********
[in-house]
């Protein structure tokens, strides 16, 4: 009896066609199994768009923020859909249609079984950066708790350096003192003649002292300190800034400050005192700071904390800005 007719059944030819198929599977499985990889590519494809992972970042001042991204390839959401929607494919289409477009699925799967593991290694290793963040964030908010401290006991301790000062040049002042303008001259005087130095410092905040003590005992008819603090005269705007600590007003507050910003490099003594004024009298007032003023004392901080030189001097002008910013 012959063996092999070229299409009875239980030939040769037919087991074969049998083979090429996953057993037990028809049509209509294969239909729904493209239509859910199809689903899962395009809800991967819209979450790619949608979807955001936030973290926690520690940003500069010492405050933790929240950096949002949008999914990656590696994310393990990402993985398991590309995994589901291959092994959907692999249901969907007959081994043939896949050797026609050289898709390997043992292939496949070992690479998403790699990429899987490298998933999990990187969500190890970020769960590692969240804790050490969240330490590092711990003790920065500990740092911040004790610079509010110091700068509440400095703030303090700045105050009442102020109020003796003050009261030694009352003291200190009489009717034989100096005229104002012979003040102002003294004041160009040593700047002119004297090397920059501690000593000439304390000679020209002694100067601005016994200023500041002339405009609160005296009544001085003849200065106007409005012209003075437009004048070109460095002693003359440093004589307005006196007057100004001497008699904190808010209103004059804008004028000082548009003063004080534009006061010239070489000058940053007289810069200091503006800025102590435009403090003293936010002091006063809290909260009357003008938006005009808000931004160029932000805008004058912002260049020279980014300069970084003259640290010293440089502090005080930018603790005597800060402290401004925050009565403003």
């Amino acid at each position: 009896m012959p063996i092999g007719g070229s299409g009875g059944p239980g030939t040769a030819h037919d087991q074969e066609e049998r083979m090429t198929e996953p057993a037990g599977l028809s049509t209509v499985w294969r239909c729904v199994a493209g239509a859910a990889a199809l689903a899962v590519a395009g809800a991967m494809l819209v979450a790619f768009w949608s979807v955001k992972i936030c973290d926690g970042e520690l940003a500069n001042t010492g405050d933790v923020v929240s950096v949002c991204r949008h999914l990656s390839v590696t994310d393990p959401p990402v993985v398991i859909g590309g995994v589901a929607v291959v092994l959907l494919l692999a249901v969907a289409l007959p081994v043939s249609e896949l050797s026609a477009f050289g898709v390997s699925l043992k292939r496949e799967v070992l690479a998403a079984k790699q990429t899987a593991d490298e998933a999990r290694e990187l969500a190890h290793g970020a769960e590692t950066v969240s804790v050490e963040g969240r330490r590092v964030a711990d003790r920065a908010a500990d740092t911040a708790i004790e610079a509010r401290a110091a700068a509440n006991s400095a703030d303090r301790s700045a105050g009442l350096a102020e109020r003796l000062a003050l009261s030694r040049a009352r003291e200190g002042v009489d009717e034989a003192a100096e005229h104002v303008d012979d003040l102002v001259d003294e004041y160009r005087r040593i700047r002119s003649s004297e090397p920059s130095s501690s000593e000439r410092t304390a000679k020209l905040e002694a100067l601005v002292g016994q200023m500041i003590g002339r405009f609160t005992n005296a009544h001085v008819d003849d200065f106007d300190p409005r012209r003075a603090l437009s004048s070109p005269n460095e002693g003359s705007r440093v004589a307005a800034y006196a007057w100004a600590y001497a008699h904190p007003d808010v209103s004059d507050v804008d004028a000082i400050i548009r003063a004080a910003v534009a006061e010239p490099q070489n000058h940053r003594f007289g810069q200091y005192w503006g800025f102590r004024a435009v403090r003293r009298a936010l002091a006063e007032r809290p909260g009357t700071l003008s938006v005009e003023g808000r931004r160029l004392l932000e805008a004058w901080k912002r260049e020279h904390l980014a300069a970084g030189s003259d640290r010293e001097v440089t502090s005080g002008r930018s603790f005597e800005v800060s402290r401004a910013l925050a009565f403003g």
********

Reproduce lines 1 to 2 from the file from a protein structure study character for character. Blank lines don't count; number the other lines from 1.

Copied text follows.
[in-house]
């Protein structure tokens, strides 16, 4: 009896066609199994768009923020859909249609079984950066708790350096003192003649002292300190800034400050005192700071904390800005 007719059944030819198929599977499985990889590519494809992972970042001042991204390839959401929607494919289409477009699925799967593991290694290793963040964030908010401290006991301790000062040049002042303008001259005087130095410092905040003590005992008819603090005269705007600590007003507050910003490099003594004024009298007032003023004392901080030189001097002008910013 012959063996092999070229299409009875239980030939040769037919087991074969049998083979090429996953057993037990028809049509209509294969239909729904493209239509859910199809689903899962395009809800991967819209979450790619949608979807955001936030973290926690520690940003500069010492405050933790929240950096949002949008999914990656590696994310393990990402993985398991590309995994589901291959092994959907692999249901969907007959081994043939896949050797026609050289898709390997043992292939496949070992690479998403790699990429899987490298998933999990990187969500190890970020769960590692969240804790050490969240330490590092711990003790920065500990740092911040004790610079509010110091700068509440400095703030303090700045105050009442102020109020003796003050009261030694009352003291200190009489009717034989100096005229104002012979003040102002003294004041160009040593700047002119004297090397920059501690000593000439304390000679020209002694100067601005016994200023500041002339405009609160005296009544001085003849200065106007409005012209003075437009004048070109460095002693003359440093004589307005006196007057100004001497008699904190808010209103004059804008004028000082548009003063004080534009006061010239070489000058940053007289810069200091503006800025102590435009403090003293936010002091006063809290909260009357003008938006005009808000931004160029932000805008004058912002260049020279980014300069970084003259640290010293440089502090005080930018603790005597800060402290401004925050009565403003």